Tuesday 10 October 2017

Parallels between mental health & homelessness


This World Homeless Day and World Mental Health Day (10th October), Emmaus Gloucestershire is sharing stories of formerly homeless people to highlight the rapidly growing issue of homelessness and its parallels with mental health issues across the UK.

Emmaus Gloucestershire supports formerly homeless people (companions) by giving them a home, meaningful work in a social enterprise and an opportunity to regain lost self-esteem to help rebuild their lives.

Many of those who come to Emmaus Gloucestershire have had undiagnosed mental health issues such as depression or post-traumatic stress disorder that either led to homelessness, or became exacerbated following homelessness.

Companion Jamie came to Emmaus Gloucestershire in 2011 after many years of moving in and out of hostels and sleeping on the streets. His problems began when he was just 15 years old. Though he had a supportive, loving family; like so many young men and boys, he struggled with emotions and expressing what he was feeling. Undiagnosed depression led him to an unhealthy, self-medicating relationship with drink and drugs. His life became characterised by periods of stability where he would have a job, a relationship and he even completed the first year of a politics degree. However, each time things seemed to be going well, bouts of depression would knock him off balance and lead him back to homelessness.

He lost his family, his friends and, with no stable home, he had no consistent access to a GP to get the medical help and support he needed for his mental health.

World Homeless Day 2017During his six years at Emmaus Gloucestershire, Jamie has been rebuilding his life. He co-ordinates the customer collections and delivery schedule for each of the five Emmaus stores in Gloucestershire at Stroud, Gloucester, Cheltenham and two in Nailsworth. Jamie is looking forward to a positive future and is re-creating relationships with family and friends.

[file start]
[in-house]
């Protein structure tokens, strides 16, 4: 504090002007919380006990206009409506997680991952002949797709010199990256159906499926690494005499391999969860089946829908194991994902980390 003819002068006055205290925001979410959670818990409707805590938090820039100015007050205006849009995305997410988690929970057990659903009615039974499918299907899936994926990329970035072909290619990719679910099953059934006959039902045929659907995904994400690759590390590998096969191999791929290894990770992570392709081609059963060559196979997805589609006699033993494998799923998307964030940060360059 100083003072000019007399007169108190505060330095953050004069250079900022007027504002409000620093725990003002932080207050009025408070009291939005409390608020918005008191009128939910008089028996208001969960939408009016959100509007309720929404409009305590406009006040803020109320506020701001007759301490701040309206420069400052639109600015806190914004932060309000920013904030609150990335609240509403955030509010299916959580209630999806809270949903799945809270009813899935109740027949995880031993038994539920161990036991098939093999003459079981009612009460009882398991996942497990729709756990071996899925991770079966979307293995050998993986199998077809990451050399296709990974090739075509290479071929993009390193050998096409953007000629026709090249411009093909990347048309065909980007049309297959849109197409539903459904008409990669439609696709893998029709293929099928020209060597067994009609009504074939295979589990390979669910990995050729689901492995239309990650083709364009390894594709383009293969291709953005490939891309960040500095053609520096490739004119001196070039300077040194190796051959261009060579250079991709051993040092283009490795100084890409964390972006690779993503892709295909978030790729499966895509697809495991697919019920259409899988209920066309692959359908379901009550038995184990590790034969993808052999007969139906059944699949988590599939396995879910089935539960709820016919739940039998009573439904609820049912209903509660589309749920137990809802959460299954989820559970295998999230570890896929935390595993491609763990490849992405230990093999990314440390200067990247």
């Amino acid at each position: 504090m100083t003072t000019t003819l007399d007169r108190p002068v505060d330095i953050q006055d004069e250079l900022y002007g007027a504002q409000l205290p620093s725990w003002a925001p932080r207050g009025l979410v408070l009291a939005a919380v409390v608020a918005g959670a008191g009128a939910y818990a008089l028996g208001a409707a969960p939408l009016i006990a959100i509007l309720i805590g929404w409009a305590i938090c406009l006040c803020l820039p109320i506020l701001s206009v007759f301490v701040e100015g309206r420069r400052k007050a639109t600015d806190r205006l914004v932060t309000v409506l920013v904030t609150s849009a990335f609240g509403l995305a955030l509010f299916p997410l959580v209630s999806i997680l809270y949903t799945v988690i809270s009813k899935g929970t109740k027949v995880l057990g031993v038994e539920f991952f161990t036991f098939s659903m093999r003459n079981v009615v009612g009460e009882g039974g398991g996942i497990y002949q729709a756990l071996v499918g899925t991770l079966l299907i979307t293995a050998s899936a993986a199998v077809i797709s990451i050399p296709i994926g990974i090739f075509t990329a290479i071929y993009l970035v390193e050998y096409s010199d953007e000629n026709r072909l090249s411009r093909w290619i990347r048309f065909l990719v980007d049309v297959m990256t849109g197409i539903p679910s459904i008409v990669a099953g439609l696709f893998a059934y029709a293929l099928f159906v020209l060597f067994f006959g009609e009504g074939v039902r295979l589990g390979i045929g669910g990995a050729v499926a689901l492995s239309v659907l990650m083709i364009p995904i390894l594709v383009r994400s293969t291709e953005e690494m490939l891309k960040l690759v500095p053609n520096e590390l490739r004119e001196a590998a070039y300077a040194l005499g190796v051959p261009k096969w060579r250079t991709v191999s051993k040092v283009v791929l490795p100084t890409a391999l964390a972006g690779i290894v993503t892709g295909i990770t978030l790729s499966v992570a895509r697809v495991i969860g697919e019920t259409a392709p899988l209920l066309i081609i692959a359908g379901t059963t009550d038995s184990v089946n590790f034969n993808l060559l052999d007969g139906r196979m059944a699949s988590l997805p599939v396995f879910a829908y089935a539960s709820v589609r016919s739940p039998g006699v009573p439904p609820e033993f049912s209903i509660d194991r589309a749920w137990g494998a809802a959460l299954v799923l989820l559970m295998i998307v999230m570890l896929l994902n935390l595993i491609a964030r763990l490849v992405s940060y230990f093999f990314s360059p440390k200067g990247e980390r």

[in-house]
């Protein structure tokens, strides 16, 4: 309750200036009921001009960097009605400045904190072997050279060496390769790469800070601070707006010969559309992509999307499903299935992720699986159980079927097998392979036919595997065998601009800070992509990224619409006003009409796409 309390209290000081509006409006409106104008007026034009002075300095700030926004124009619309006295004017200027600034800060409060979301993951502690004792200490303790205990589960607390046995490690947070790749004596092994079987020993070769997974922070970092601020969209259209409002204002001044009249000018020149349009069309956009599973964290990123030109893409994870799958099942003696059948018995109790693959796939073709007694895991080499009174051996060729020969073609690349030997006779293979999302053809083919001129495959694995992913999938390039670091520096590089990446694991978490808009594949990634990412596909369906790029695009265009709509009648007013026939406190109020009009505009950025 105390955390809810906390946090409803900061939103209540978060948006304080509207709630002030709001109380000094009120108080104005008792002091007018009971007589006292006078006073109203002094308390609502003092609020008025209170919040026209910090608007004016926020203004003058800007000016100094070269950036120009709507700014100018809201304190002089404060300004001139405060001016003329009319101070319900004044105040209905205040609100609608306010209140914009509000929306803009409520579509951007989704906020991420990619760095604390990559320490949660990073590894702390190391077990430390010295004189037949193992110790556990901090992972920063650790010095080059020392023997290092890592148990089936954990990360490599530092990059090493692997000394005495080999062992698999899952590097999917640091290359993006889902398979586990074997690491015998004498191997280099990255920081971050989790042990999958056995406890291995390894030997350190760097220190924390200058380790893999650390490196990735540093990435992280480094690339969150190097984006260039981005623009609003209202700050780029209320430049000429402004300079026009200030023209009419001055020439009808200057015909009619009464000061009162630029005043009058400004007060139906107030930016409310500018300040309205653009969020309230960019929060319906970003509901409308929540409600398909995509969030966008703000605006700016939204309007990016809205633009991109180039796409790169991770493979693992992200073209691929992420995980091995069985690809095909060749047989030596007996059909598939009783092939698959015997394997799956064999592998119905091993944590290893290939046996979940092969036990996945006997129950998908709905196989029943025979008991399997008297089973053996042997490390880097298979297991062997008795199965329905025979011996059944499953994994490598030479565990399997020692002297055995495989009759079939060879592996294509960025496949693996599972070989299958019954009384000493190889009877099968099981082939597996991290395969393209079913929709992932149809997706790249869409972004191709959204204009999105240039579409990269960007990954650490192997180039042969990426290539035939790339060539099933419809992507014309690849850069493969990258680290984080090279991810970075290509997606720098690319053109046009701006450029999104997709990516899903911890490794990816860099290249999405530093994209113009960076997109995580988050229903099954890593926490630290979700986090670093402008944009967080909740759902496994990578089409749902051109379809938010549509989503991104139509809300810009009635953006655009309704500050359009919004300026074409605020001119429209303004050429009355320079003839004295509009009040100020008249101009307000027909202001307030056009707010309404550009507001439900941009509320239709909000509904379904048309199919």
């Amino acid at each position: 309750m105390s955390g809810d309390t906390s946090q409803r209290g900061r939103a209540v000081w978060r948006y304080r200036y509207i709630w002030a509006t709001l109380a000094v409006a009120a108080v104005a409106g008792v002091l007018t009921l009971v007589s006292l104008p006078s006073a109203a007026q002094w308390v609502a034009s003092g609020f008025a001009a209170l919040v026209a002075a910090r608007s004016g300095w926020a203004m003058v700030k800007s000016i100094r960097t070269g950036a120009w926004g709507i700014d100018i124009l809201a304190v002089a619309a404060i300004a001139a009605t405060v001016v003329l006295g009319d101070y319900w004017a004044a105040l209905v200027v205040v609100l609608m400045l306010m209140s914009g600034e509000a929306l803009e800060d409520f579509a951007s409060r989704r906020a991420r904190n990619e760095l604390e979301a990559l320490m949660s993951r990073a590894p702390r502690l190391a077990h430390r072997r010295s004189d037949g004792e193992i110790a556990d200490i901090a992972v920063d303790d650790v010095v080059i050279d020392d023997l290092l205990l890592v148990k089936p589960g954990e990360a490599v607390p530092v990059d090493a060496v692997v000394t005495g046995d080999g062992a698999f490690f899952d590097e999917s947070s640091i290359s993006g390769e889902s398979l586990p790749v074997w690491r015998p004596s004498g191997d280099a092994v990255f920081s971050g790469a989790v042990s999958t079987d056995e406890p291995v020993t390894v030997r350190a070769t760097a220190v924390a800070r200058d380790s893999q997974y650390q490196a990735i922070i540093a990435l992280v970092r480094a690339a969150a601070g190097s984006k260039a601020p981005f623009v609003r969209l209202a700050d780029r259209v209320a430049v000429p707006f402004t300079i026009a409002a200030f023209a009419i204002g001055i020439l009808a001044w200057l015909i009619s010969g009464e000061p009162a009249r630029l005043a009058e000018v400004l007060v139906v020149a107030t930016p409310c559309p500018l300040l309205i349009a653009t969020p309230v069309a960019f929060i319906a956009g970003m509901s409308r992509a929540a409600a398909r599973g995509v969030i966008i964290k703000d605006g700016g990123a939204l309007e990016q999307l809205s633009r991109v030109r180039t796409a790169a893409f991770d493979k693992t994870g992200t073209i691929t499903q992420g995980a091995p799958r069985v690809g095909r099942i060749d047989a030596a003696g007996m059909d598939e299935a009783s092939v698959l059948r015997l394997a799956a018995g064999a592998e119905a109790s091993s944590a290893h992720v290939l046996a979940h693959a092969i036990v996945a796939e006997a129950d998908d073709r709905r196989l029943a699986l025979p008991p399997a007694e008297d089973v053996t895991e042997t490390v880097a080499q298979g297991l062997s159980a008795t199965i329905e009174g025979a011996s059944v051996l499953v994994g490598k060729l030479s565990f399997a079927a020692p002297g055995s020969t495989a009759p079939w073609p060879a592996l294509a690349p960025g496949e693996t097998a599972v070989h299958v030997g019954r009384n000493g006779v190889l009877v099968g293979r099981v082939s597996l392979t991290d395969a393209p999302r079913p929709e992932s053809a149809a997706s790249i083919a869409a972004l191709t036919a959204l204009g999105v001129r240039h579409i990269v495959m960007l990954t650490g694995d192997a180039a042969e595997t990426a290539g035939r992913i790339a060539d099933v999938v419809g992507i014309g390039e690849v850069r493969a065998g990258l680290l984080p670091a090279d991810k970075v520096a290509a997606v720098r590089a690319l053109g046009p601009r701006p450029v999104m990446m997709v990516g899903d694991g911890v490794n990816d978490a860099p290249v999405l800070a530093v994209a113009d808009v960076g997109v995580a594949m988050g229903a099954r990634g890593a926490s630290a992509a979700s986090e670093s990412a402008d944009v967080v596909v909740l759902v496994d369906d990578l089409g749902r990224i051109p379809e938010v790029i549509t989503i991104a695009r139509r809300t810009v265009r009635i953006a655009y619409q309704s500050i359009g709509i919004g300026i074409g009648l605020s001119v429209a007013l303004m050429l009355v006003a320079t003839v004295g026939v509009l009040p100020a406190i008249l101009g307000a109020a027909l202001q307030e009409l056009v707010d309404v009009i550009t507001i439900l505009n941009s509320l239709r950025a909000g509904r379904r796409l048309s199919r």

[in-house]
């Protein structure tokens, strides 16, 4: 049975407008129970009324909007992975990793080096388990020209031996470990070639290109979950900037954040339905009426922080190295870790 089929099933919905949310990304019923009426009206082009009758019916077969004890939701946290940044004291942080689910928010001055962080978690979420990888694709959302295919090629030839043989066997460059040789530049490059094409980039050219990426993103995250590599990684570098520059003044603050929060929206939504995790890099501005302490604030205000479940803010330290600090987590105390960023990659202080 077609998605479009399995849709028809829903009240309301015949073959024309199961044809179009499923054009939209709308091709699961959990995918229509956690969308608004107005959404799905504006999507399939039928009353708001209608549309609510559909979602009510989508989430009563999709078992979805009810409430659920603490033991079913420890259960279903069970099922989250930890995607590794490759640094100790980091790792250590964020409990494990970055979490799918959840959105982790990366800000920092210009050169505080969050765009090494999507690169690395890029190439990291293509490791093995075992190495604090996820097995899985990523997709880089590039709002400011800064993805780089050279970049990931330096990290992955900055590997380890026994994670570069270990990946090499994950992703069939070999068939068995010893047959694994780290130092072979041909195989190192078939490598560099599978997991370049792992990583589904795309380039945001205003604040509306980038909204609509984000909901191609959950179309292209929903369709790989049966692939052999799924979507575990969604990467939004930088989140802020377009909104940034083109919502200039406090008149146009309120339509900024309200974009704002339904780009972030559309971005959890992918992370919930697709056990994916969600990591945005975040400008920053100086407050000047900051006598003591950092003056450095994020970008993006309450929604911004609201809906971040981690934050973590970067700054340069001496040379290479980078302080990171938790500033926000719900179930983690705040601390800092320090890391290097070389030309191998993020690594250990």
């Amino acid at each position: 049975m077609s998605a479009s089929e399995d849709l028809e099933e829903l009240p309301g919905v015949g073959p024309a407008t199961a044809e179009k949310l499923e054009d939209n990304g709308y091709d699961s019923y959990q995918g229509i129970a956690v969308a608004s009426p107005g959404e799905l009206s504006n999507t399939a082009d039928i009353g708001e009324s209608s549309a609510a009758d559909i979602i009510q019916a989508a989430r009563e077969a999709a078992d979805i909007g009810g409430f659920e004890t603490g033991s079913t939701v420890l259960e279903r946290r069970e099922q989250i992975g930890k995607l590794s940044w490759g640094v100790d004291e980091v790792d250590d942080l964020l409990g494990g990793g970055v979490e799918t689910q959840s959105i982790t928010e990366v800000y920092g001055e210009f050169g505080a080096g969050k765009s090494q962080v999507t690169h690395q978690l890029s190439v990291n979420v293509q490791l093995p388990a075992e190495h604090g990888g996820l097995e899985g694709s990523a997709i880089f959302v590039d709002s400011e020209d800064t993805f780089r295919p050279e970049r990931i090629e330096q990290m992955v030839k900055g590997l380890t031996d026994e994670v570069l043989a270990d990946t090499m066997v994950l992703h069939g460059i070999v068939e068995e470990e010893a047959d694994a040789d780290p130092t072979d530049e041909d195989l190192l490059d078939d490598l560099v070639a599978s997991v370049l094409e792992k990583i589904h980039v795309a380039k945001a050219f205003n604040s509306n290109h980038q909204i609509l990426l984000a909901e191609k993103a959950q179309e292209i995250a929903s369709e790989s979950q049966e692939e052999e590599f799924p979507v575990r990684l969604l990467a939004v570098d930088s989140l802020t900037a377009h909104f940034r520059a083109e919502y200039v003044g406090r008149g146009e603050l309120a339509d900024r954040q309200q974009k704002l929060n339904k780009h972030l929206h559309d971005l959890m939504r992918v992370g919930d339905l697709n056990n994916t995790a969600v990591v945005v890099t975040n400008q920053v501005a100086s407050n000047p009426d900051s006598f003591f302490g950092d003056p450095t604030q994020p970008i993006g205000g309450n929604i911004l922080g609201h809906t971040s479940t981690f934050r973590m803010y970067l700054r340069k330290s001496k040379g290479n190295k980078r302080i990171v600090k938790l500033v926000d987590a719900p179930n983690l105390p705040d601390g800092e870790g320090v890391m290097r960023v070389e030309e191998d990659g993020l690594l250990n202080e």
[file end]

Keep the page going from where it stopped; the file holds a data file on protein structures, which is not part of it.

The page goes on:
Emmaus Gloucestershire companion, Jamie, said: “there’s simply no other charity that does the work that Emmaus does. It’s given me the stability I need to deal with my mental health issues.”

According to the World Health Organisation, depression and anxiety disorders are common mental disorders that have an impact on our ability to work, and to work productively. Globally, more than 300 million people suffer from depression, the leading cause of disability. More than 260 million are living with anxiety disorders. Many of these people live with both.

According to the report published by Crisis this year, it is estimated that nearly 160,000 households are currently experiencing homelessness across Britain, with a predicted 76% rise within the next ten years.

Loss of income, or the ability to create income because of poor mental health, increases the risk of homelessness and there is little to no mental health provision for homeless people.

Emmaus Gloucestershire provide a home and meaningful work for 31 formerly homeless people. With homelessness set to rise again over the next year, the need for this is now more important than ever.

1235 companions have lived at Emmaus communities during the year.

If you have been inspired by Jamie’s story and want to help, contact Emmaus Gloucestershire to find out how you can get involved. It can be as simple as volunteering for as little as four hours a week, donating your unwanted furniture, old clothing or bric-a-brac, or picking up a bargain at an Emmaus shop. All the money Emmaus raises in its shops goes directly back into communities, enabling them to continue their vital work with homeless people across Gloucestershire, giving them a home, meaningful work and access to the health services they need.